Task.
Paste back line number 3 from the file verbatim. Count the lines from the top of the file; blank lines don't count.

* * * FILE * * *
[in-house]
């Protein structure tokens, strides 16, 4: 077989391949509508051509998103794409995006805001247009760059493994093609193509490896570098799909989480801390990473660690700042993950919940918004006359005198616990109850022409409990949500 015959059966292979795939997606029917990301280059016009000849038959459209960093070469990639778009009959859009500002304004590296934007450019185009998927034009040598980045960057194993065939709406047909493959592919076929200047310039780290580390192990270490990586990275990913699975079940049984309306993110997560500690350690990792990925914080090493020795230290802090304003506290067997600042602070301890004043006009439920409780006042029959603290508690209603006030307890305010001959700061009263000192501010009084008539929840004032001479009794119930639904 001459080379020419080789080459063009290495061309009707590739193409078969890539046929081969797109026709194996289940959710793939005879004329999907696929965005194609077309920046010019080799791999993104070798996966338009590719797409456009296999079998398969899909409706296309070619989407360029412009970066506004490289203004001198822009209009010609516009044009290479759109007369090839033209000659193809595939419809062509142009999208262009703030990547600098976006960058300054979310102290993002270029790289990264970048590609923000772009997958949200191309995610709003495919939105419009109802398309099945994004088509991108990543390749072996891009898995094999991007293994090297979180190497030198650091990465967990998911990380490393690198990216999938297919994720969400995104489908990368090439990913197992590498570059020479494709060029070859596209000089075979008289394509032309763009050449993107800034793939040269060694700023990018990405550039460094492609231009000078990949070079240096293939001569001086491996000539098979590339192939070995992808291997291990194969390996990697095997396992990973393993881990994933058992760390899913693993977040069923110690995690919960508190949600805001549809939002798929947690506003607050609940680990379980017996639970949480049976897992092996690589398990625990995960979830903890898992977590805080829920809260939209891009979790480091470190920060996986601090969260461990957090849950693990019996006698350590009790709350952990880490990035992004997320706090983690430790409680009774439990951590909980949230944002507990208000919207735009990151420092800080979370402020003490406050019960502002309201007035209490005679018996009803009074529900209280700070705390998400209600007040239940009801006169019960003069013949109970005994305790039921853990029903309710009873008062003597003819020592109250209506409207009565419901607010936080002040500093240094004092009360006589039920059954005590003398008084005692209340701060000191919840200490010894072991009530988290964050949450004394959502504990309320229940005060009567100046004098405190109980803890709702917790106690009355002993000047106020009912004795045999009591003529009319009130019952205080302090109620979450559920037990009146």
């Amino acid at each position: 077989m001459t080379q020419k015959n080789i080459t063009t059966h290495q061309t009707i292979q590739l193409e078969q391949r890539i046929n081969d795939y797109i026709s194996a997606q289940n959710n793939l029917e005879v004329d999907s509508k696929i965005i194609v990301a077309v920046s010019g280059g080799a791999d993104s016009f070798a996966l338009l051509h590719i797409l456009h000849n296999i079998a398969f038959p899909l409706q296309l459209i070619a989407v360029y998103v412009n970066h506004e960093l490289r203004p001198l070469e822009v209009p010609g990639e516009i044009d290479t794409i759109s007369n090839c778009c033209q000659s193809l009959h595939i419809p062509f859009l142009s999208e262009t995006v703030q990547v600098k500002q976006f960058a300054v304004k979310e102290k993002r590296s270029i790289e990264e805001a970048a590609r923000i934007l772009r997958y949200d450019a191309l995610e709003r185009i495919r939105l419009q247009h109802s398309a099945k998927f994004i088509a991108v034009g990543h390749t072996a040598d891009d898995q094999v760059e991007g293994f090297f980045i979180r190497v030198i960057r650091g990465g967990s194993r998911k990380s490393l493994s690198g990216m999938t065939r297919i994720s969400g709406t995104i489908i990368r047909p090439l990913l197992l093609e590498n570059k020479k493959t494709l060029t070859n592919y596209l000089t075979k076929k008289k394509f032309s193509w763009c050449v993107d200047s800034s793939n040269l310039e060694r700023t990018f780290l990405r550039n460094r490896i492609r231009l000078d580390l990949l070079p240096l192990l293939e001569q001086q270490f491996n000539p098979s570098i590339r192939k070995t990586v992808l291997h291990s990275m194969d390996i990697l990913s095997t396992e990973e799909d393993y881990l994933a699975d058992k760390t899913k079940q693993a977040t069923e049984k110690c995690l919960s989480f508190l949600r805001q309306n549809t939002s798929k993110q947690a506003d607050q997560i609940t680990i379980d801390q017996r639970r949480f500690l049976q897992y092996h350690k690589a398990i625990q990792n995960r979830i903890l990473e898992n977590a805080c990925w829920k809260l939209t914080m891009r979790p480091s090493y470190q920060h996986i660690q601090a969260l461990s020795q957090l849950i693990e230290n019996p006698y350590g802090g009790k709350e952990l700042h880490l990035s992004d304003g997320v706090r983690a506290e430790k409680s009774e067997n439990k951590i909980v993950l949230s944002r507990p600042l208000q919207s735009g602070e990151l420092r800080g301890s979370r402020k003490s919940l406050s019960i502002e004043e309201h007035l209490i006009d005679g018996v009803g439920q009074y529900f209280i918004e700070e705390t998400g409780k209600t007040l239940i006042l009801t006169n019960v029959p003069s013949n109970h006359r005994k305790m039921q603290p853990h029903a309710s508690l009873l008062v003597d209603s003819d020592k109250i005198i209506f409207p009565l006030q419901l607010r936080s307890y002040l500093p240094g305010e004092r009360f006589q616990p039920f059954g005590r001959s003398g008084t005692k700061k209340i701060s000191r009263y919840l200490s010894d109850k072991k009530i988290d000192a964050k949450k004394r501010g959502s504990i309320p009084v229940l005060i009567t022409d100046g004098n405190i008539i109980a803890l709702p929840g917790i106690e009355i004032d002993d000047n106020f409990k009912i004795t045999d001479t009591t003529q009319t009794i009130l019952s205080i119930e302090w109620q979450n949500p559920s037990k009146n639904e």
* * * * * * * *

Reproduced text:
């Amino acid at each position: 077989m001459t080379q020419k015959n080789i080459t063009t059966h290495q061309t009707i292979q590739l193409e078969q391949r890539i046929n081969d795939y797109i026709s194996a997606q289940n959710n793939l029917e005879v004329d999907s509508k696929i965005i194609v990301a077309v920046s010019g280059g080799a791999d993104s016009f070798a996966l338009l051509h590719i797409l456009h000849n296999i079998a398969f038959p899909l409706q296309l459209i070619a989407v360029y998103v412009n970066h506004e960093l490289r203004p001198l070469e822009v209009p010609g990639e516009i044009d290479t794409i759109s007369n090839c778009c033209q000659s193809l009959h595939i419809p062509f859009l142009s999208e262009t995006v703030q990547v600098k500002q976006f960058a300054v304004k979310e102290k993002r590296s270029i790289e990264e805001a970048a590609r923000i934007l772009r997958y949200d450019a191309l995610e709003r185009i495919r939105l419009q247009h109802s398309a099945k998927f994004i088509a991108v034009g990543h390749t072996a040598d891009d898995q094999v760059e991007g293994f090297f980045i979180r190497v030198i960057r650091g990465g967990s194993r998911k990380s490393l493994s690198g990216m999938t065939r297919i994720s969400g709406t995104i489908i990368r047909p090439l990913l197992l093609e590498n570059k020479k493959t494709l060029t070859n592919y596209l000089t075979k076929k008289k394509f032309s193509w763009c050449v993107d200047s800034s793939n040269l310039e060694r700023t990018f780290l990405r550039n460094r490896i492609r231009l000078d580390l990949l070079p240096l192990l293939e001569q001086q270490f491996n000539p098979s570098i590339r192939k070995t990586v992808l291997h291990s990275m194969d390996i990697l990913s095997t396992e990973e799909d393993y881990l994933a699975d058992k760390t899913k079940q693993a977040t069923e049984k110690c995690l919960s989480f508190l949600r805001q309306n549809t939002s798929k993110q947690a506003d607050q997560i609940t680990i379980d801390q017996r639970r949480f500690l049976q897992y092996h350690k690589a398990i625990q990792n995960r979830i903890l990473e898992n977590a805080c990925w829920k809260l939209t914080m891009r979790p480091s090493y470190q920060h996986i660690q601090a969260l461990s020795q957090l849950i693990e230290n019996p006698y350590g802090g009790k709350e952990l700042h880490l990035s992004d304003g997320v706090r983690a506290e430790k409680s009774e067997n439990k951590i909980v993950l949230s944002r507990p600042l208000q919207s735009g602070e990151l420092r800080g301890s979370r402020k003490s919940l406050s019960i502002e004043e309201h007035l209490i006009d005679g018996v009803g439920q009074y529900f209280i918004e700070e705390t998400g409780k209600t007040l239940i006042l009801t006169n019960v029959p003069s013949n109970h006359r005994k305790m039921q603290p853990h029903a309710s508690l009873l008062v003597d209603s003819d020592k109250i005198i209506f409207p009565l006030q419901l607010r936080s307890y002040l500093p240094g305010e004092r009360f006589q616990p039920f059954g005590r001959s003398g008084t005692k700061k209340i701060s000191r009263y919840l200490s010894d109850k072991k009530i988290d000192a964050k949450k004394r501010g959502s504990i309320p009084v229940l005060i009567t022409d100046g004098n405190i008539i109980a803890l709702p929840g917790i106690e009355i004032d002993d000047n106020f409990k009912i004795t045999d001479t009591t003529q009319t009794i009130l019952s205080i119930e302090w109620q979450n949500p559920s037990k009146n639904e």